Sunday, February 21, 2010



Thin wire. Slim balance of life hangs on the cord no thicker than the perimeter of a quarter. Nearly a hundred feet up. Air is thick. Heat continues to rise. Humid. Hot breaths escapes from my mouth. Sweat drips along my neckline. A sea of faces. Eyes looking upwards. Wide open jaws gasping. Keep focused. Don’t look down. Vertigo. And I love that feeling of dizziness. Reminds me of standing over the edge of the sea. Maintain equilibrium. No beams. No net below.

Feet tip toe across the cable gracefully. Walking along a line. Same as a thousand times before. A wiry black line that separates me from the ground below. The fall. It’s the most exhilarating part. At least that’s what the others tell me afterwards. I can’t say I agree as I’ve fallen too many times to count. Truthfully once you’ve fallen the rest is easy. You may fall again and again. But at least you’ll never fear it. Often I encourage the new recruits to give in. “If you just let go. Don’t be afraid.” The hard part is getting back up. Some never do. This is why I insist they fall early and get it over with. You will know most definitely if you were meant to fly or stay firmly on the ground.

It’s been two years and a handful of shows since my last fall. Thankfully it was at a practice but still quite misfortunate. Broke an arm after I got caught in the net below.  The experience sent me spinning. I’d had fallen time and time again, but never been injured. Mortality had instantly become a new awareness. No work. No wires. For three months nothing. For a wire walker, balance is a key part of every day life. I swore I’d never be so reckless again. As I nearly lost my life in that fall. Losing the wires would be like losing a part of myself.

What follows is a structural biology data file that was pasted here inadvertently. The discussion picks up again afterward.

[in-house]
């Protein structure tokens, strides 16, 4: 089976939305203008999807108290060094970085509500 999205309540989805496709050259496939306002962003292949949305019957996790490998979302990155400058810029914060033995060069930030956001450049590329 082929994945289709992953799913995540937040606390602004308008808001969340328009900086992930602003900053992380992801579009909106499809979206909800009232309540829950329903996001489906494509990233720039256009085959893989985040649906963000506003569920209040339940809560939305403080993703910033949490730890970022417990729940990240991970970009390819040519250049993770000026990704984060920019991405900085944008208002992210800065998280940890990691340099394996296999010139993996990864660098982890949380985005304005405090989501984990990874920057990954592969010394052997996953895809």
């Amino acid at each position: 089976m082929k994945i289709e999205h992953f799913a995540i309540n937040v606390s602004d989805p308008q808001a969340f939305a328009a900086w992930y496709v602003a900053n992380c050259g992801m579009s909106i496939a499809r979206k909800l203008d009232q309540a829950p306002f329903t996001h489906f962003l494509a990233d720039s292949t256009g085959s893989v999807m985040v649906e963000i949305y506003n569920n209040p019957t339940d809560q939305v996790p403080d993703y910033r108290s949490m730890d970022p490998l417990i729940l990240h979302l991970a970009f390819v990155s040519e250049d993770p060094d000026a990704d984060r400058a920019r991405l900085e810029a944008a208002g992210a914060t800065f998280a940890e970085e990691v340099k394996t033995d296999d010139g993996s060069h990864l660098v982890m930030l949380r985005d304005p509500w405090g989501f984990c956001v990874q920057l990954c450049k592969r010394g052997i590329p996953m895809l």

Scoot? There’s no foot shuffling involved. The process of balance requires the same dedication you might give to walking. Although some people do stumble around without any care regularly. One foot in front of the other is what works best. Eyes straight ahead. That way there is no mistake or room for distraction. On occasion the chance for disruption can occur as I’m experiencing right now. My left foot seems to have missed the proper placement on the line. Teetering without balance my body weight shifts. Even the slightest movement can create a interruption in stability. Regaining composure I continue on.

Step after step. Dangerous but thrilling. The world shifts before me without reason. Unsteadiness threatens the path. Wire shakes beneath my legs. No sense of poise. I’m hurtling. Arms flailing. Trying to grip at the air. Thousands of voices releasing gasps and screams in a symphony of fear. Tumbling downward as fast as gravity can pull, my body falls. My heart pounds out of panic. Pure adrenaline. Stomach drops with anticipation of the ground. Eyes can not find a target. Dizzying. Spinning without pause. Nothing but a quick end when it finally stops. Crowd gathers immediately after it happens. Faces after faces huddle around me. I can’t see anything but the wire above. Funny, but I didn’t feel the landing. Body may be shattered in a dozen pieces, but I can’t feel a thing. Bones may have been crushed and completely irreplaceable. Unable to assess the damage. The anonymous faces continue to grow. They tell me Don’t Move. I’m not going anywhere. Broken doll lying at the bottom of the sea.

This was one of the three I wasn’t going to put up until March. I was pushing back because it can be misconstrued. But like anything else, what can’t be these days? That fear will remain until I press past it. So... This piece came from my desire to take flying trapeze lessons. I’d been waiting to write anything like it until I had. The lessons will come. And watching a movie with someone being shoved off a building re-sparked my interest recently. I thought… hmm, now that would be interesting. Anyhow, I’m not sure I did it justice. May have to revisit later. Enjoy? kisses. m.

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